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Columns

  • Living in the digital and high-definition age

    High definition.

    It’s seen mostly in reference to televisions, but is now being heard in reference to radio stations as well. It was also short lived in the high-definition DVD before Blu-ray disc won the new DVD format battle.

  • Let's make trade more 'win-win' for everyone

    Recently, a colleague gave me a poster from the American Farm Bureau Federation which charted a state-by-state listing of state agricultural exports in 2005.

    For Kentucky, ranking 19th among the 50 states, our farmers exported $1.07 billion that included $340 million in unmanufactured tobacco; $261 million in live animals and meat; and $154 million in soybeans. (California was first, and Alaska was 50th.)

  • Preserve kids' ability to enjoy rock'n'roll

    I’ve always enjoyed Frank Sinatra’s songs — especially the Cole Porter tune “I’ve Got You Under My Skin.”

    But the Sinatra tune that I always try to live by the spirit of is “Young At Heart.” I’ve found that keeping that mindset has helped me maintain a youthful outlook toward life, and allowed me to better appreciate the youth sports I cover.

  • A tribute to a respected colleague, journalist

    Heaven must be getting crowded with our good journalists!

    The country is mindful of Tim Russert’s sudden passing. Now our own Ron Filkins has made one very quick departure from life as we on this side know it. May the fullness of eternal life be his. Prayerful support to Kathleen and all his family as well as to everyone at The Kentucky Standard and Landmark Community Newspapers Inc.

  • We need to get into the swing of recycling

    When I first heard about the new recycling grant Bardstown would be receiving, I was excited.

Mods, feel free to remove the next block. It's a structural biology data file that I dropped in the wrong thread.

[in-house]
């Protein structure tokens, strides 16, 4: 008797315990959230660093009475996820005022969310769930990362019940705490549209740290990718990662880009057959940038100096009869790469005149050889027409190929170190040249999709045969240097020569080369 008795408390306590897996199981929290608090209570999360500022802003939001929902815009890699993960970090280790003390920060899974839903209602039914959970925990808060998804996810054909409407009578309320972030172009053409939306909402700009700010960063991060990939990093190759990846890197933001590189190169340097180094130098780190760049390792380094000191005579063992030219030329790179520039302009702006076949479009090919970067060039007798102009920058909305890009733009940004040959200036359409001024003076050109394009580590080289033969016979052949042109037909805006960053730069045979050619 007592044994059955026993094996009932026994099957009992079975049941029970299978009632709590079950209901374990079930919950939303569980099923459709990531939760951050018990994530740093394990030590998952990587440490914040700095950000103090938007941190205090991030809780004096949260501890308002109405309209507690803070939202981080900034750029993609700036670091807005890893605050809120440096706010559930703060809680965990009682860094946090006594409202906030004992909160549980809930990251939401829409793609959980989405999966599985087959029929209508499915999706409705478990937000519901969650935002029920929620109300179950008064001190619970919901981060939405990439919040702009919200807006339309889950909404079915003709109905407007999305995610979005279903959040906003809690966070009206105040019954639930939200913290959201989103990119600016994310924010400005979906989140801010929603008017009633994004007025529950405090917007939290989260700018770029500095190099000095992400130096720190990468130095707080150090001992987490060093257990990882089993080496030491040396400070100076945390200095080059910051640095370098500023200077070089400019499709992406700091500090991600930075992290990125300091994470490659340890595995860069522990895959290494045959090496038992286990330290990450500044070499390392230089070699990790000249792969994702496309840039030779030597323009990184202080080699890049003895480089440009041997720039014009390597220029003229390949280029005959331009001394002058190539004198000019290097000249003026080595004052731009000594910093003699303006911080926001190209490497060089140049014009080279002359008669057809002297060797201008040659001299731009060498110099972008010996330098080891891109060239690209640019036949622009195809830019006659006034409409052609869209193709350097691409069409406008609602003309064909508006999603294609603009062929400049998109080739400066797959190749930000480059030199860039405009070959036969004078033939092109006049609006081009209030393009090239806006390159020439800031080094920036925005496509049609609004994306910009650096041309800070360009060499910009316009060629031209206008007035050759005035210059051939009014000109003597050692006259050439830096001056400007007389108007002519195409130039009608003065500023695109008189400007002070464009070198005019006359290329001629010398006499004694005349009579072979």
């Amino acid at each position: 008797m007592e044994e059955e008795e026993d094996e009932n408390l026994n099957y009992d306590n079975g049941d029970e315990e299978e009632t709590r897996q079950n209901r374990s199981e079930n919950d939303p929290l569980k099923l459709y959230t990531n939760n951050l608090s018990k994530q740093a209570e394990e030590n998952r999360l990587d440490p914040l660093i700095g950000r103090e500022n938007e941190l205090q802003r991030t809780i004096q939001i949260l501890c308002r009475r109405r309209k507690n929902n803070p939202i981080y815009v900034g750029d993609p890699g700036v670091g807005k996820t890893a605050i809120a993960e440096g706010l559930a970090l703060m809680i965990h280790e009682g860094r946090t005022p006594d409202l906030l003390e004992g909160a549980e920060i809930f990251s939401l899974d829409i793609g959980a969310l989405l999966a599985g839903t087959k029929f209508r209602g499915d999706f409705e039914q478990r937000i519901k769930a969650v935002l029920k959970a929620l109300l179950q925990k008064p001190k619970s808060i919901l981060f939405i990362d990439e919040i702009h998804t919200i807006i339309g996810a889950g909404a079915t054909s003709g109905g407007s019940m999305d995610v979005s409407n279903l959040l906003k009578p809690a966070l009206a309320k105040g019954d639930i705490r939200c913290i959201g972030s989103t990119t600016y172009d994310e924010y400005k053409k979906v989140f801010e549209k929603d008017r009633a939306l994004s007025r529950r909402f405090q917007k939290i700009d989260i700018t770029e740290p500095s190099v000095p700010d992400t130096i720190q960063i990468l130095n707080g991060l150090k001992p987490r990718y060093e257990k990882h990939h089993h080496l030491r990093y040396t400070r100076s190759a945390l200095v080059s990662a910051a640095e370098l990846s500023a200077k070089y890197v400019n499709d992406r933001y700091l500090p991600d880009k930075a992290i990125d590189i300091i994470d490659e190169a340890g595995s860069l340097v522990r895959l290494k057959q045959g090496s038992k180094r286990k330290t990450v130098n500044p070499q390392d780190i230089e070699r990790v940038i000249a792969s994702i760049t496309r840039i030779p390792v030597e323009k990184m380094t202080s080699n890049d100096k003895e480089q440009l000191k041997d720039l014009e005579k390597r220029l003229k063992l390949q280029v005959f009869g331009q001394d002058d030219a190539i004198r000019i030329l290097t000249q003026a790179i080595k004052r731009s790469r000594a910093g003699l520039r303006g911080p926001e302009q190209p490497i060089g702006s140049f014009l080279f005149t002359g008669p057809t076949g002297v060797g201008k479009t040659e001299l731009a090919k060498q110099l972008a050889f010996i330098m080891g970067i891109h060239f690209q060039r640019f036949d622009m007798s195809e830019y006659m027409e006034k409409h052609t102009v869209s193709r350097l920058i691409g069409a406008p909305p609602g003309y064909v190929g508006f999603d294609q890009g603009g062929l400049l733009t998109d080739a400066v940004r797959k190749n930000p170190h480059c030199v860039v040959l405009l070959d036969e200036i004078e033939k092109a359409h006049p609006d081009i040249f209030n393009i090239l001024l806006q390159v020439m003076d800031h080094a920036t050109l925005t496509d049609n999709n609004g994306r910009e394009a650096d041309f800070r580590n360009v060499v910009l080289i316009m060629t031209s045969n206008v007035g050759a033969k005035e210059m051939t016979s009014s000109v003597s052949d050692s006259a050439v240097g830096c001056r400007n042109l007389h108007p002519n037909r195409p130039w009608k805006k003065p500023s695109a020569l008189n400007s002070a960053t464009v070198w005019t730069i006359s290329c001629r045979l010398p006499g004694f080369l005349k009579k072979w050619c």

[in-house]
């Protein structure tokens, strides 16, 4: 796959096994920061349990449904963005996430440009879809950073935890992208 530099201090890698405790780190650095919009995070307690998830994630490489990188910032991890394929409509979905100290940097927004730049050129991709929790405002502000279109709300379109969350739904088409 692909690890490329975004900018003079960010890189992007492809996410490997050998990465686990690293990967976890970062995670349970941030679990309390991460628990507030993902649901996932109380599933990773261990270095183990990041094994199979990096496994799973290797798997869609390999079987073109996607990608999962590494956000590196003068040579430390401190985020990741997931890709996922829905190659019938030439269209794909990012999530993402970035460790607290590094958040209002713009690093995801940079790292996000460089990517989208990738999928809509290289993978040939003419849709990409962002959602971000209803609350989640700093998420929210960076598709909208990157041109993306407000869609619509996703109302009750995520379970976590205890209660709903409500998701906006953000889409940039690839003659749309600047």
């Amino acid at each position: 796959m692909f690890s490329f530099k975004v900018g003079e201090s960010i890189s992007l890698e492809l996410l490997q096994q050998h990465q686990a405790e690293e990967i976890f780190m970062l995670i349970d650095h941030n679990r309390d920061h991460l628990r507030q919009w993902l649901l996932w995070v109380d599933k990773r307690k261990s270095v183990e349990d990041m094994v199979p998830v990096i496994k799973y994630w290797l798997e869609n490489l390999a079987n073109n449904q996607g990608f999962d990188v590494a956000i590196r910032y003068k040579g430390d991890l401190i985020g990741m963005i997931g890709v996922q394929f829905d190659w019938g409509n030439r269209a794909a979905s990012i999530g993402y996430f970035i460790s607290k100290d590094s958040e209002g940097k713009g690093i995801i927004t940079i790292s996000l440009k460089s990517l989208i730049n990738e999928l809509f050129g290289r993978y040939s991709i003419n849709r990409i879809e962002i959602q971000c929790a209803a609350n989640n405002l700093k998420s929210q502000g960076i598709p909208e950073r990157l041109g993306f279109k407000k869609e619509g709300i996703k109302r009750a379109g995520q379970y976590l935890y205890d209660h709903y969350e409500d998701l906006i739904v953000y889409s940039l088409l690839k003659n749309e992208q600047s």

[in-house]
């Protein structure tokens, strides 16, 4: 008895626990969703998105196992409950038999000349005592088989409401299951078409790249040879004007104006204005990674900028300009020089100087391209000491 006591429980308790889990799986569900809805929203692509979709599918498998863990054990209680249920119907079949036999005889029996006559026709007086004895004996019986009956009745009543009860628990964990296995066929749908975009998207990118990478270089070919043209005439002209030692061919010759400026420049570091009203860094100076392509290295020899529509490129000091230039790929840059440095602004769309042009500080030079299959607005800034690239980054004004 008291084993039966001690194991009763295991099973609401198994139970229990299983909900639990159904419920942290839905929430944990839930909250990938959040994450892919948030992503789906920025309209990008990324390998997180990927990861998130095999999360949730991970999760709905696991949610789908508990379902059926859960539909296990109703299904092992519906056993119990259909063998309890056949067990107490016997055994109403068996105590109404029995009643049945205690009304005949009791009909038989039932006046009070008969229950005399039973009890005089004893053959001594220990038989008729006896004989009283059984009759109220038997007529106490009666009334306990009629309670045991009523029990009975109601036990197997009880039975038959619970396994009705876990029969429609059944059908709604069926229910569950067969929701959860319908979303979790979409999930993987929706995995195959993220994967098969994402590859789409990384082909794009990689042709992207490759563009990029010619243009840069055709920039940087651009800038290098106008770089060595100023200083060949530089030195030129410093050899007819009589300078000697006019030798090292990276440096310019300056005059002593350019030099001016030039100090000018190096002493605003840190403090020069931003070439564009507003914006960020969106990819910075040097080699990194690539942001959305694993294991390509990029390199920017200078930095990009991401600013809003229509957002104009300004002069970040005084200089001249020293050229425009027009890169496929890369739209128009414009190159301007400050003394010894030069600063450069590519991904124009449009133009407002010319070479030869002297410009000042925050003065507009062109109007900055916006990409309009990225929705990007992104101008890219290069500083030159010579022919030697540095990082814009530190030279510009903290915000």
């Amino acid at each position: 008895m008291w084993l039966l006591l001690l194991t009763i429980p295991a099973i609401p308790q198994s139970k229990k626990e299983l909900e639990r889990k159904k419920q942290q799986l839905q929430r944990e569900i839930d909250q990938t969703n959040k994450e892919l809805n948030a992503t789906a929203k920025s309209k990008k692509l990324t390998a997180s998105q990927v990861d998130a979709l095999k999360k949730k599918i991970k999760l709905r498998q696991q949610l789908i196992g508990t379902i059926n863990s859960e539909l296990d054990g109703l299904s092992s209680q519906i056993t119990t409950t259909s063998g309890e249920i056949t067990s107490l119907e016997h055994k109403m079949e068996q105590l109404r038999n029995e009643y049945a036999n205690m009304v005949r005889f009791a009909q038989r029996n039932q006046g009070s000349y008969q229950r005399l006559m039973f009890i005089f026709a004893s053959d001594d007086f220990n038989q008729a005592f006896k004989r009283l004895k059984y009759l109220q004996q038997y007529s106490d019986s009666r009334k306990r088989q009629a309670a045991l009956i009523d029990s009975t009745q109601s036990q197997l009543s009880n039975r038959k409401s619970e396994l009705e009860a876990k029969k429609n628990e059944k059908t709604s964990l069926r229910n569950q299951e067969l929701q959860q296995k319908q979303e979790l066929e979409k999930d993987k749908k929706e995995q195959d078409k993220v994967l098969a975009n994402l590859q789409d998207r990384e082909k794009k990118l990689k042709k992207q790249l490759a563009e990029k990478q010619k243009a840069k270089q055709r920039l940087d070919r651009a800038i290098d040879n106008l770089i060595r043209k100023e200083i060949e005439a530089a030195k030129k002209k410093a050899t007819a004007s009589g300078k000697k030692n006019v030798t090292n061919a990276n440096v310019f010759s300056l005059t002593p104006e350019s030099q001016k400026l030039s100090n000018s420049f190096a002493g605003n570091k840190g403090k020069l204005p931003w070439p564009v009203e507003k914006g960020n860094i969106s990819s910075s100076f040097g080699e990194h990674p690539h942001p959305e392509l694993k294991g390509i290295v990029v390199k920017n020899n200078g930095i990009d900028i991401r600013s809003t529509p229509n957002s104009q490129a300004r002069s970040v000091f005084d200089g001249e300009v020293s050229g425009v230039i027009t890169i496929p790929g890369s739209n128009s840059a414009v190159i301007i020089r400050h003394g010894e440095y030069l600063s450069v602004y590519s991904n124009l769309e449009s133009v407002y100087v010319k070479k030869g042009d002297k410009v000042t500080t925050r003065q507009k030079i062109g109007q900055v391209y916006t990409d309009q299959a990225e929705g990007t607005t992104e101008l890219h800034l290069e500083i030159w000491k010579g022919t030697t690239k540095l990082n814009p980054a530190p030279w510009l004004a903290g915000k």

I have been at The Standard for about seven weeks now. When I first started working in Bardstown and found out there was not a recycling program in place, I was disappointed.

    After hearing the good news, I am patiently waiting for the recycling bins to move into town and be placed throughout the county.

  • We help one another hope in tough times

    I don’t know about anyone else, but I find this time in human history nearly overwhelming. There are so many big changes going on at one time, some major decisions seem so misguided, fueling yet more difficulties.

    Amid all this I have teared up more than once at tributes to Tim Russert — for his competence, even-handedness and great ability to respect and love people across the political spectrum. Such gifts are so greatly needed currently.

  • An eventful Saturday spent in Nelson County

    I attended several events Saturday in Nelson County, including Via Colori, the 5K Run for the Health of It and Fairfield Homecoming.

    When I woke Saturday morning, it was lightly raining. I know rain is needed right now to help local farmers with their crops, but I also knew it would put a damper on the events I was going to attend.

  • Performance worth an exclamation point

    It’s easy to make fun of the pretentious verbiage that’s used to inflate sporting events — and those who take part in them — beyond all earthly reason: “the thrill of victory, the agony of defeat,” “the limits of human endurance,” “the heart of a champion,” blah blah blah. It’s easy to point out that professional athletes, by and large, are absurdly pampered and privileged, and that they are paid their fortunes not to work but to play.

  • Bat family makes its home above woman’s swing

    Christal Mackin has bats in her belfry — or she will soon if the bats in her awning don’t find another place to roost.

    The Bardstown woman has already been cautioned by her 8-year-old granddaughter, Breana, to do nothing to the mother bat and four babies that have claimed the shade that covers Mackin’s outside furniture as their own.

    “I don’t plan on bothering them,” she said as she showed the bats off Wednesday afternoon.

    With their beady little eyes, webbed wings and talon-gripping toes, no one can blame her.

  • No Child Left Behind causes problems

    For about the life spans of three mules, I’ve been hearing educators profess to being mystified by the “achievement gap” in public education.

    Actually, many of these who profess to be mystified are lying. They know the cause of the gap. They are afraid to say it. It is one of the most politically incorrect things in the book of forbidden thoughts.